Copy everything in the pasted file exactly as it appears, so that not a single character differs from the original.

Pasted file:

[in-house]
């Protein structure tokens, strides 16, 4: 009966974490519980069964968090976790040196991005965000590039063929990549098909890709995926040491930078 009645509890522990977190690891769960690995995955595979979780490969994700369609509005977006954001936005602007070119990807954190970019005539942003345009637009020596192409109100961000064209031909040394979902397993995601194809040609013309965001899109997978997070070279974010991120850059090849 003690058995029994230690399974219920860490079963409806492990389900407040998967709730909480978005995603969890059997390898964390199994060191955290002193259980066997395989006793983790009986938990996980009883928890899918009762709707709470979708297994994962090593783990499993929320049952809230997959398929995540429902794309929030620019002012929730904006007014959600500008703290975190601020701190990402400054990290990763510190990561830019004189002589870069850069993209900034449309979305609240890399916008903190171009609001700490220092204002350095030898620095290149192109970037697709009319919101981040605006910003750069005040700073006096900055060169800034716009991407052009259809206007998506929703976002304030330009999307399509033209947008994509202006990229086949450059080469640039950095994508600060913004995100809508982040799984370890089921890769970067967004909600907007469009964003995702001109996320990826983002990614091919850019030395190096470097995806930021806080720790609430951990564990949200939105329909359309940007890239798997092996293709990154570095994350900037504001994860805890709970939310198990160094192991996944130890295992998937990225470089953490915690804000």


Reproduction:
[in-house]
């Protein structure tokens, strides 16, 4: 009966974490519980069964968090976790040196991005965000590039063929990549098909890709995926040491930078 009645509890522990977190690891769960690995995955595979979780490969994700369609509005977006954001936005602007070119990807954190970019005539942003345009637009020596192409109100961000064209031909040394979902397993995601194809040609013309965001899109997978997070070279974010991120850059090849 003690058995029994230690399974219920860490079963409806492990389900407040998967709730909480978005995603969890059997390898964390199994060191955290002193259980066997395989006793983790009986938990996980009883928890899918009762709707709470979708297994994962090593783990499993929320049952809230997959398929995540429902794309929030620019002012929730904006007014959600500008703290975190601020701190990402400054990290990763510190990561830019004189002589870069850069993209900034449309979305609240890399916008903190171009609001700490220092204002350095030898620095290149192109970037697709009319919101981040605006910003750069005040700073006096900055060169800034716009991407052009259809206007998506929703976002304030330009999307399509033209947008994509202006990229086949450059080469640039950095994508600060913004995100809508982040799984370890089921890769970067967004909600907007469009964003995702001109996320990826983002990614091919850019030395190096470097995806930021806080720790609430951990564990949200939105329909359309940007890239798997092996293709990154570095994350900037504001994860805890709970939310198990160094192991996944130890295992998937990225470089953490915690804000």